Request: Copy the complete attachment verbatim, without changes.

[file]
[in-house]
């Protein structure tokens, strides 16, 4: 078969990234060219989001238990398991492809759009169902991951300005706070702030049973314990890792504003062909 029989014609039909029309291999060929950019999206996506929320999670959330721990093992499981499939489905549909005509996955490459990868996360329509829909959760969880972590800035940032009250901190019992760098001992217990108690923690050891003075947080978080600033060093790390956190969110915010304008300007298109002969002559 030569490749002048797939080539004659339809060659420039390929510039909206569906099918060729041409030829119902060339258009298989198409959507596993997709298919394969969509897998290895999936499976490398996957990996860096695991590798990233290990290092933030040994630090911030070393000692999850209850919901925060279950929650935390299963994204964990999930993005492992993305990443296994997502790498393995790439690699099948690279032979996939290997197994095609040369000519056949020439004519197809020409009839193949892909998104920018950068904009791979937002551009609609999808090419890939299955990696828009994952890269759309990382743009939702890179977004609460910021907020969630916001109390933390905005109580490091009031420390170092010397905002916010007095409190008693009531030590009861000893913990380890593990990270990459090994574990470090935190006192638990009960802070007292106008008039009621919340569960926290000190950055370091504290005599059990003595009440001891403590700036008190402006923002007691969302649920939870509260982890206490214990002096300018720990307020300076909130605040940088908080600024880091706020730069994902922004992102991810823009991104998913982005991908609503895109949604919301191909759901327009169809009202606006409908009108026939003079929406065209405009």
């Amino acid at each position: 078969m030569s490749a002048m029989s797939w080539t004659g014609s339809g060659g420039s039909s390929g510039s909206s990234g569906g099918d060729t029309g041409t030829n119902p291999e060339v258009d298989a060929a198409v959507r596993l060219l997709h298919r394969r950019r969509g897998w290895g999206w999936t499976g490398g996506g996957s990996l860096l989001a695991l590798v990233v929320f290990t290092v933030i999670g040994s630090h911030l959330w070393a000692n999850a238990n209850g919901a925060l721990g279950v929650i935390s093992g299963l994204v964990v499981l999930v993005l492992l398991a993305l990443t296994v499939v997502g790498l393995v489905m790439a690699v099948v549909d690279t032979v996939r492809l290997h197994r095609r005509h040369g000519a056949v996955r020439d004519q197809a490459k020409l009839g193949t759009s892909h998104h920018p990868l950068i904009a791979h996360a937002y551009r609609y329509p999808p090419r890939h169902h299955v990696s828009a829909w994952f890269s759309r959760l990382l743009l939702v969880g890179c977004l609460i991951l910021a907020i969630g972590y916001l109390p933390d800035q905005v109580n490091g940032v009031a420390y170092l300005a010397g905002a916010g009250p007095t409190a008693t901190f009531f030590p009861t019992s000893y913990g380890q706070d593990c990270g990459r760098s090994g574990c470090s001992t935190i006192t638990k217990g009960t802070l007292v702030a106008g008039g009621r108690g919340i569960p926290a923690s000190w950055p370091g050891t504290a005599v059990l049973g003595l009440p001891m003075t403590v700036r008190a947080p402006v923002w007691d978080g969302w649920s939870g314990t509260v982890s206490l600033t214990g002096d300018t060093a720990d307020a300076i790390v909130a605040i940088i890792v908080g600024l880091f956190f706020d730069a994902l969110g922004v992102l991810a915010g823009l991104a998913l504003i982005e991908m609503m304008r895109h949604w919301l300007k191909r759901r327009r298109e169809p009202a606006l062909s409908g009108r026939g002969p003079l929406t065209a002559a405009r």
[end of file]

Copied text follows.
[in-house]
């Protein structure tokens, strides 16, 4: 078969990234060219989001238990398991492809759009169902991951300005706070702030049973314990890792504003062909 029989014609039909029309291999060929950019999206996506929320999670959330721990093992499981499939489905549909005509996955490459990868996360329509829909959760969880972590800035940032009250901190019992760098001992217990108690923690050891003075947080978080600033060093790390956190969110915010304008300007298109002969002559 030569490749002048797939080539004659339809060659420039390929510039909206569906099918060729041409030829119902060339258009298989198409959507596993997709298919394969969509897998290895999936499976490398996957990996860096695991590798990233290990290092933030040994630090911030070393000692999850209850919901925060279950929650935390299963994204964990999930993005492992993305990443296994997502790498393995790439690699099948690279032979996939290997197994095609040369000519056949020439004519197809020409009839193949892909998104920018950068904009791979937002551009609609999808090419890939299955990696828009994952890269759309990382743009939702890179977004609460910021907020969630916001109390933390905005109580490091009031420390170092010397905002916010007095409190008693009531030590009861000893913990380890593990990270990459090994574990470090935190006192638990009960802070007292106008008039009621919340569960926290000190950055370091504290005599059990003595009440001891403590700036008190402006923002007691969302649920939870509260982890206490214990002096300018720990307020300076909130605040940088908080600024880091706020730069994902922004992102991810823009991104998913982005991908609503895109949604919301191909759901327009169809009202606006409908009108026939003079929406065209405009």
């Amino acid at each position: 078969m030569s490749a002048m029989s797939w080539t004659g014609s339809g060659g420039s039909s390929g510039s909206s990234g569906g099918d060729t029309g041409t030829n119902p291999e060339v258009d298989a060929a198409v959507r596993l060219l997709h298919r394969r950019r969509g897998w290895g999206w999936t499976g490398g996506g996957s990996l860096l989001a695991l590798v990233v929320f290990t290092v933030i999670g040994s630090h911030l959330w070393a000692n999850a238990n209850g919901a925060l721990g279950v929650i935390s093992g299963l994204v964990v499981l999930v993005l492992l398991a993305l990443t296994v499939v997502g790498l393995v489905m790439a690699v099948v549909d690279t032979v996939r492809l290997h197994r095609r005509h040369g000519a056949v996955r020439d004519q197809a490459k020409l009839g193949t759009s892909h998104h920018p990868l950068i904009a791979h996360a937002y551009r609609y329509p999808p090419r890939h169902h299955v990696s828009a829909w994952f890269s759309r959760l990382l743009l939702v969880g890179c977004l609460i991951l910021a907020i969630g972590y916001l109390p933390d800035q905005v109580n490091g940032v009031a420390y170092l300005a010397g905002a916010g009250p007095t409190a008693t901190f009531f030590p009861t019992s000893y913990g380890q706070d593990c990270g990459r760098s090994g574990c470090s001992t935190i006192t638990k217990g009960t802070l007292v702030a106008g008039g009621r108690g919340i569960p926290a923690s000190w950055p370091g050891t504290a005599v059990l049973g003595l009440p001891m003075t403590v700036r008190a947080p402006v923002w007691d978080g969302w649920s939870g314990t509260v982890s206490l600033t214990g002096d300018t060093a720990d307020a300076i790390v909130a605040i940088i890792v908080g600024l880091f956190f706020d730069a994902l969110g922004v992102l991810a915010g823009l991104a998913l504003i982005e991908m609503m304008r895109h949604w919301l300007k191909r759901r327009r298109e169809p009202a606006l062909s409908g009108r026939g002969p003079l929406t065209a002559a405009r």